@Wong from USA, I wonder how many generation does that gonna take to simply eradicate your racist gene.

In Response

by: Jonathan huang from: Canada
March 01, 2014 11:06 PM
@Wong from USA, I pray one day China will be as greedy as America! I wish China can attack any country she doesn't like with a fake excuse and without UN permission.

In Response

by: Wong from: USA
March 01, 2014 9:44 PM
How many chinese generations have to pass so that there is no more greedy chinese in Canada?
Why does china have to sacrafice its people to compete with America?

Featured Videos

Your JavaScript is turned off or you have an old version of Adobe's Flash Player. Get the latest Flash player.
Talks to Resume on Winter Gas for Ukrainei
X
Al Pessin
October 25, 2014 4:21 PM
Ukrainian and Russian officials will meet again next week in an effort to settle their dispute over natural gas supplies that threatens to leave Ukraine short of heating fuel for the coming winter. VOA’s Al Pessin reports from London the dispute is complex, and has both economic and geopolitical dimensions.
Video

Video Talks to Resume on Winter Gas for Ukraine

Ukrainian and Russian officials will meet again next week in an effort to settle their dispute over natural gas supplies that threatens to leave Ukraine short of heating fuel for the coming winter. VOA’s Al Pessin reports from London the dispute is complex, and has both economic and geopolitical dimensions.
Video

Video Smugglers Offer Cheap Passage From Turkey to Syria

Smugglers in Turkey offer a relatively cheap passage across the border into Syria. Ankara has stepped up efforts to stem the flow of foreign fighters who want to join Islamic State militants fighting for control of the Syrian border city of Kobani. But porous borders and border guards who can be bribed make illegal border crossings quite easy. Zlatica Hoke has more.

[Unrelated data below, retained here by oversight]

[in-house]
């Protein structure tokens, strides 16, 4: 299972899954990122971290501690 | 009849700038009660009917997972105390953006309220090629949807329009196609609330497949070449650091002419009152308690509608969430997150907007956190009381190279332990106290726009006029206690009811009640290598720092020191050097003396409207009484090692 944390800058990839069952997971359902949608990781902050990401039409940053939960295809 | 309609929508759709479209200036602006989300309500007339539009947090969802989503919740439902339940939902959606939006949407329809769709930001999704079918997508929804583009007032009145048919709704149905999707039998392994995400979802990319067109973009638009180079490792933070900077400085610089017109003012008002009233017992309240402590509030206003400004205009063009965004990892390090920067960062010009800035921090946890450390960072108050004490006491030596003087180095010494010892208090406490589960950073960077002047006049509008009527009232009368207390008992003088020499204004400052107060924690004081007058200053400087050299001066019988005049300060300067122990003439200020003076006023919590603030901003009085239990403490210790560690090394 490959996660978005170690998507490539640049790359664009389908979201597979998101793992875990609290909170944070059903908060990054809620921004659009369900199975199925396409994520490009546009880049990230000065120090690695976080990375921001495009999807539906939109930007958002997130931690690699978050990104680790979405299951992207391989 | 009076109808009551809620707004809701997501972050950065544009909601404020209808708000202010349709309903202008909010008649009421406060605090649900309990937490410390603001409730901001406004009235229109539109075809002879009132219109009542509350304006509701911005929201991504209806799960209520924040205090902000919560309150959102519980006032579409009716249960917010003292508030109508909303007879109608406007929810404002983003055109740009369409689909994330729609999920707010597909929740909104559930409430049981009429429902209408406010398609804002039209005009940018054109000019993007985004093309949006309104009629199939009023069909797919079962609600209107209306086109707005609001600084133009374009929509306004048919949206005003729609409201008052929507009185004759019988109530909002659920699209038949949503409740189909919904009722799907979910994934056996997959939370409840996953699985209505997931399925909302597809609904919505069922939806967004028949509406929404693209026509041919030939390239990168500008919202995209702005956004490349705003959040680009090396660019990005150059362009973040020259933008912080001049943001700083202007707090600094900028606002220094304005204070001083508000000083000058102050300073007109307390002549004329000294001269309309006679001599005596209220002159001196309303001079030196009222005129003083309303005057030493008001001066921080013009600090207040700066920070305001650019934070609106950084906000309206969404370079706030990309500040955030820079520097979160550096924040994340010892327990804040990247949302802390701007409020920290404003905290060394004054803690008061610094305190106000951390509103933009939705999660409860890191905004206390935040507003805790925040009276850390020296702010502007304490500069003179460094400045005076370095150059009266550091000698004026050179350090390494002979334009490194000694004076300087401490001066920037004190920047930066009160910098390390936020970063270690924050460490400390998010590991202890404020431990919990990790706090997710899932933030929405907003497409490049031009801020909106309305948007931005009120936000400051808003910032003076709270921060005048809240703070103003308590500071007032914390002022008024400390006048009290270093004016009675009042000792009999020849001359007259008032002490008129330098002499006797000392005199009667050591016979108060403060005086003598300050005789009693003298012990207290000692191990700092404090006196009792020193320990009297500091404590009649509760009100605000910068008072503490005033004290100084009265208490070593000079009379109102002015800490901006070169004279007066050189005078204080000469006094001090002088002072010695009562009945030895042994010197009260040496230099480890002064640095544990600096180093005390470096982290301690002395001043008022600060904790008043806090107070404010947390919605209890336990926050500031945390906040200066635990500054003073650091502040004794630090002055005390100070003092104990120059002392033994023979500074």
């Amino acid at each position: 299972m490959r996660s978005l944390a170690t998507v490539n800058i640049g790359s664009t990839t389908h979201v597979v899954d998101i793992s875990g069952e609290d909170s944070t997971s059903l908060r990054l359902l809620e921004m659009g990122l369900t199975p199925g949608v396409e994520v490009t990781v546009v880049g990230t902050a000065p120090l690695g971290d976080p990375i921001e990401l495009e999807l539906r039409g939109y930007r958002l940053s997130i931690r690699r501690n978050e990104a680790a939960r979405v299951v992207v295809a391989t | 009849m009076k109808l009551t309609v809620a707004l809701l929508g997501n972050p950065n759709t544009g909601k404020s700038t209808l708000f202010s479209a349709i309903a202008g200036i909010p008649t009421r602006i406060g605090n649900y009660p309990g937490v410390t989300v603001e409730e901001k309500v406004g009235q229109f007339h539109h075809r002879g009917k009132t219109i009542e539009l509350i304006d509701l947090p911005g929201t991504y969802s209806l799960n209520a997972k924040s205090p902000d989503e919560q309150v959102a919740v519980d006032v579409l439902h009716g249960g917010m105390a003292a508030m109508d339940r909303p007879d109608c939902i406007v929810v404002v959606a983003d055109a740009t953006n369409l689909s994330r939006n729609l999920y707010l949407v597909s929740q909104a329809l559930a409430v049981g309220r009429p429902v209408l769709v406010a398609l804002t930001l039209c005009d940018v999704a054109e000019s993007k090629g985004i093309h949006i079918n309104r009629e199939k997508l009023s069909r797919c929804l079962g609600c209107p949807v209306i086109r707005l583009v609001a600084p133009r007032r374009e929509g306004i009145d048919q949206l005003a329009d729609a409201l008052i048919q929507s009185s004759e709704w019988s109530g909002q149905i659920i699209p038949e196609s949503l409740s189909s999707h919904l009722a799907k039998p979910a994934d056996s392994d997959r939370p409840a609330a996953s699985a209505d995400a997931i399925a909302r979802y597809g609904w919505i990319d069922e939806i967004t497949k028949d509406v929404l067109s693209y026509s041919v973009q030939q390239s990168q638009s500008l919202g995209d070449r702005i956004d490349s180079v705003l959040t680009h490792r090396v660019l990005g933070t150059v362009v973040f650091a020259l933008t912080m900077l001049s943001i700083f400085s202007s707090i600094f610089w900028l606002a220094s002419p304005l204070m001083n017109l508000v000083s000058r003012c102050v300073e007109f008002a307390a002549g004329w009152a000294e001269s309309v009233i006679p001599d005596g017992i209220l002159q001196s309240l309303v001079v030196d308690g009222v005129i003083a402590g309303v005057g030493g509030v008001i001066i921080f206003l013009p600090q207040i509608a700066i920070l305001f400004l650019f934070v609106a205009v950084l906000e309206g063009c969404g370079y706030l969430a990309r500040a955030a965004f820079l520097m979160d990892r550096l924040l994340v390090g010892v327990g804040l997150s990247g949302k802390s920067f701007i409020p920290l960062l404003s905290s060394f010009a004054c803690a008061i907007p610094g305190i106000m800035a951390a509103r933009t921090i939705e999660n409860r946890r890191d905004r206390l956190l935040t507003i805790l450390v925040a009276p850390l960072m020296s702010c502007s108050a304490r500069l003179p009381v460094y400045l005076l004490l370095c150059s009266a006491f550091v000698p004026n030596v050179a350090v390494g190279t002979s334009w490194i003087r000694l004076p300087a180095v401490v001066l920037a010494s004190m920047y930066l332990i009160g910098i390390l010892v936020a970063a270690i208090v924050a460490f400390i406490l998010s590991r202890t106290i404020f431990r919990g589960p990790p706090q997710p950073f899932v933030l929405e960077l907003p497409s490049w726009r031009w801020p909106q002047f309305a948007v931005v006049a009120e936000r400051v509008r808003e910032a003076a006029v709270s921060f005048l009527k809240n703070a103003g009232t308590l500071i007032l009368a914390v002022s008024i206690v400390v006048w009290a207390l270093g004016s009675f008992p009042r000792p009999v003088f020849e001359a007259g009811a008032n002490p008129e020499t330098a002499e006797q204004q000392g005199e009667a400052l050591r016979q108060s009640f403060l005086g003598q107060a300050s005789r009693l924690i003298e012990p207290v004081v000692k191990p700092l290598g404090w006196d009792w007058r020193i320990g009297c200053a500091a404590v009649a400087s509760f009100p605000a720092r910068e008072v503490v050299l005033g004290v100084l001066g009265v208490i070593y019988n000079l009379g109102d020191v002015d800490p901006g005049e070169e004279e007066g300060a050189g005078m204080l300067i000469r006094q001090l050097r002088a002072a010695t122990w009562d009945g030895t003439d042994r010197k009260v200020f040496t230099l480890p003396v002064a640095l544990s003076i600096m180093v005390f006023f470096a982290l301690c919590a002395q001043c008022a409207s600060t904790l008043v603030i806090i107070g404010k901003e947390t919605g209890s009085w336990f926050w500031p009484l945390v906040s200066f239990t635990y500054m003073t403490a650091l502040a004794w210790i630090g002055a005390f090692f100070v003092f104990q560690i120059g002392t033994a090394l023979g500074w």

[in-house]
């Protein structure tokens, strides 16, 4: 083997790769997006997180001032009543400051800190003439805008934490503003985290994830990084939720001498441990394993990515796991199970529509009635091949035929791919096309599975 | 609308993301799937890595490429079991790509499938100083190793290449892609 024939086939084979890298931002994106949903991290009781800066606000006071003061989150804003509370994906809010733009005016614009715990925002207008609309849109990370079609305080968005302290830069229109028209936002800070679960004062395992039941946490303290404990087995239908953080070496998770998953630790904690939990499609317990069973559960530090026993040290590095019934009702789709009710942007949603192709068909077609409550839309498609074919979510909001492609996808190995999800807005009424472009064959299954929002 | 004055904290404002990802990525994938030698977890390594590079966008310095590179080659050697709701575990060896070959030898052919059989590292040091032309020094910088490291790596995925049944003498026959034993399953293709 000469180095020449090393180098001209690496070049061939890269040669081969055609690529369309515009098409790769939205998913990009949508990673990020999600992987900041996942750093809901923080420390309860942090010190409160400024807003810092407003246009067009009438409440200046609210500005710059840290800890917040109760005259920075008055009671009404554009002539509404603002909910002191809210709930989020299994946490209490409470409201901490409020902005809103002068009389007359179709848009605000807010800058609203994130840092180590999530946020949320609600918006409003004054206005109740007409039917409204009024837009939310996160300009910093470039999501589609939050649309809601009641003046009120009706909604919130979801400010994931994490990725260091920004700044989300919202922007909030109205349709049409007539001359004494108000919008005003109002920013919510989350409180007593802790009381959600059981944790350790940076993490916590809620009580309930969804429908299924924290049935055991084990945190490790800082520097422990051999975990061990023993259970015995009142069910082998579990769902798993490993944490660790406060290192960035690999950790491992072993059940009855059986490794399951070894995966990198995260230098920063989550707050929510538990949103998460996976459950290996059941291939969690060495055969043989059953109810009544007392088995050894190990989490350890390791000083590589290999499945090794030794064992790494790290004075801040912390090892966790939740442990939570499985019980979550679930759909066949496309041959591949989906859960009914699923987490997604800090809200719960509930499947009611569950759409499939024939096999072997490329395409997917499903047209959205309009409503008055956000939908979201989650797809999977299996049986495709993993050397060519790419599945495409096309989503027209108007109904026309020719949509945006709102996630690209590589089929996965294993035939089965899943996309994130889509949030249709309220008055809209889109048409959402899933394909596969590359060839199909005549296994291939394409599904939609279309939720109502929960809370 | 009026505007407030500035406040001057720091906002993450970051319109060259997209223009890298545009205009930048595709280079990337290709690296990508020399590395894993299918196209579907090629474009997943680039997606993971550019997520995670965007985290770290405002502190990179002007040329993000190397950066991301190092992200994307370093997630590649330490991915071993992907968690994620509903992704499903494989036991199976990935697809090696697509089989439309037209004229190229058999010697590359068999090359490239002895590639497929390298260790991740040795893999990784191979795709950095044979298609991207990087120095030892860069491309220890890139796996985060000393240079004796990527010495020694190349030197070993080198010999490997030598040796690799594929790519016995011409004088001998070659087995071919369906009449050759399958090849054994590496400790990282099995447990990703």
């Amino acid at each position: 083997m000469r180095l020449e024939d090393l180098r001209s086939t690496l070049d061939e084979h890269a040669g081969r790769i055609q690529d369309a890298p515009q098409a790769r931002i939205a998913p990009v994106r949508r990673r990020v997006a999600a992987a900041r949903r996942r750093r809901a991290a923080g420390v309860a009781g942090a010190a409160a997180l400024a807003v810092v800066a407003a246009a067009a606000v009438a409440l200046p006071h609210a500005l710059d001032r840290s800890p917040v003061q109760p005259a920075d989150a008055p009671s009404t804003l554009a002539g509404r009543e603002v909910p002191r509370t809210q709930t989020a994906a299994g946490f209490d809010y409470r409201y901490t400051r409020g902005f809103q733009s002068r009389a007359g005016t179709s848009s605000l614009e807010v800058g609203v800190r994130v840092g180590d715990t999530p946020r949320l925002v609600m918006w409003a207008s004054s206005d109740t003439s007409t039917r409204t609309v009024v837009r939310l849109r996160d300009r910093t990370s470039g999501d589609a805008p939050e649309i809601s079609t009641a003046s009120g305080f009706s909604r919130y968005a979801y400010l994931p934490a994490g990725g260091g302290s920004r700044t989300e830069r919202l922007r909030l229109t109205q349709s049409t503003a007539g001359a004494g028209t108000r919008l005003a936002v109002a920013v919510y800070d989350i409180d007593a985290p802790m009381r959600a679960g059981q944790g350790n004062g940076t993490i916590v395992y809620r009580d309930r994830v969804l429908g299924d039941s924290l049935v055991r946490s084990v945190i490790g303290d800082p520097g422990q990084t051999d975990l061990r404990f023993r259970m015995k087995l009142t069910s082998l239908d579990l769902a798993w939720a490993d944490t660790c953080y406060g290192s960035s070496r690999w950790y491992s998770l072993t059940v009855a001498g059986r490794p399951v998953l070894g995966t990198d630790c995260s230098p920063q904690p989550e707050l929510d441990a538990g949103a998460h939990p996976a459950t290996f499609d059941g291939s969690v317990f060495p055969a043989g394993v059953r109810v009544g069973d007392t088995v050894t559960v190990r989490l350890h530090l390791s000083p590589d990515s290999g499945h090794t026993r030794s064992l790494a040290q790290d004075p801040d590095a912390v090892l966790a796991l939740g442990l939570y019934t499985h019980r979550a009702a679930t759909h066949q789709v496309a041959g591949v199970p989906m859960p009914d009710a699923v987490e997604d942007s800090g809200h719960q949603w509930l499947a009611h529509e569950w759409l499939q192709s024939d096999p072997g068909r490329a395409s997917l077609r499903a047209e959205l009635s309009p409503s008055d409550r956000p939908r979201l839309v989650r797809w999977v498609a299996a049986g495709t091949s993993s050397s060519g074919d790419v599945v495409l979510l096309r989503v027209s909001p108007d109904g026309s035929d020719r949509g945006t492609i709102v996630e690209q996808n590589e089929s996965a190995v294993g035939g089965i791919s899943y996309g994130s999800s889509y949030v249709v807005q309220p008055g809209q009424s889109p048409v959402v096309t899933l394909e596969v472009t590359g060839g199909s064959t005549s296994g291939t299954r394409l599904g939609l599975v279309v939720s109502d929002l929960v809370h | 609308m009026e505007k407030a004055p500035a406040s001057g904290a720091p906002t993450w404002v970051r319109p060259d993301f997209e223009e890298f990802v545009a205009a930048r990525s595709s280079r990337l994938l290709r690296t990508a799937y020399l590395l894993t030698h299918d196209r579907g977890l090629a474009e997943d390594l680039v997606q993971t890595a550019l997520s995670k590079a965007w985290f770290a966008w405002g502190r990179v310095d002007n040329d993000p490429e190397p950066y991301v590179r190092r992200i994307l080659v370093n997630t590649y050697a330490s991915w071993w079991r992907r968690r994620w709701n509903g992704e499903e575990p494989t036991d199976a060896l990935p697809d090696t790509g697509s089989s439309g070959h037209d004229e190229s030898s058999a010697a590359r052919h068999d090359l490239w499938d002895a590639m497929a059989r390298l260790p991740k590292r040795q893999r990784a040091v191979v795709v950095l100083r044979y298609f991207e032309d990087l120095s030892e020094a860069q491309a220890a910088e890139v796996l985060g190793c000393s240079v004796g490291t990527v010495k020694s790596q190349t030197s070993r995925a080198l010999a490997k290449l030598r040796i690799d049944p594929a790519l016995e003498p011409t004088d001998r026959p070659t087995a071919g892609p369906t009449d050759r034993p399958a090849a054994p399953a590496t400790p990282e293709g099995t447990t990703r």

Video

Video Comanche Chief Quanah Parker’s Century-Old House Falling Apart

One of the most fascinating people in U.S. history was Quanah Parker, the last chief of the American Indian tribe, the Comanche. He was the son of a Comanche warrior and a white woman who had been captured by the Indians. Parker was a fierce warrior until 1875 when he led his people to Fort Sill, Oklahoma, and took on a new, peaceful life. As VOA’s Greg Flakus reports from Cache, Oklahoma, Quanah’s image remains strong among his people, but part of his heritage is in danger of disappearing.
Video

Video China Political Meeting Seeks to Improve Rule of Law

China’s communist leaders will host a top level political meeting this week, called the Fourth Plenum, and for the first time in the party’s history, rule of law will be a key item on the agenda. Analysts and Chinese media reports say the meetings could see the approval of long-awaited measures aimed at giving courts more independence and include steps to enhance an already aggressive and high-reaching anti-corruption drive. VOA’s Bill Ide has more from Beijing.
Video

Video After Decades of Pressure, Luxembourg Drops Bank Secrecy Rules

European Union finance ministers have reached a breakthrough agreement that will make it more difficult for tax cheats to hide their money. The new legislation, which had been blocked for years by countries with a reputation as tax havens, was approved last week after Luxembourg and Austria agreed to lift their vetoes. But as Mil Arcega reports, it doesn’t mean tax cheats have run out of places to keep their money hidden.
Video

Video Kobani Refugees Welcome, Turkey Criticizes, US Airdrop

Residents of Kobani in northern Syria have welcomed the airdrop of weapons, ammunition and medicine to Kurdish militia who are resisting the seizure of their city by Islamic State militants. The Turkish government, however, has criticized the operation. VOA’s Scott Bobb reports from southeastern Turkey, across the border from Kobani.
Video

Video US ‘Death Cafes’ Put Focus on the Finale

In contemporary America, death usually is a topic to be avoided. But the growing “death café” movement encourages people to discuss their fears and desires about their final moments. VOA’s Jerome Socolovsky reports.
Video

Video Ebola Orphanage Opens in Sierra Leone

Sierra Leone's first Ebola orphanage has opened in the Kailahun district. Hundreds of children orphaned since the beginning of the Ebola outbreak face stigma and rejection with nobody to care for them. Adam Bailes reports for VOA about a new interim care center that's aimed at helping the growing number of children affected by Ebola.

All About America

AppleAndroid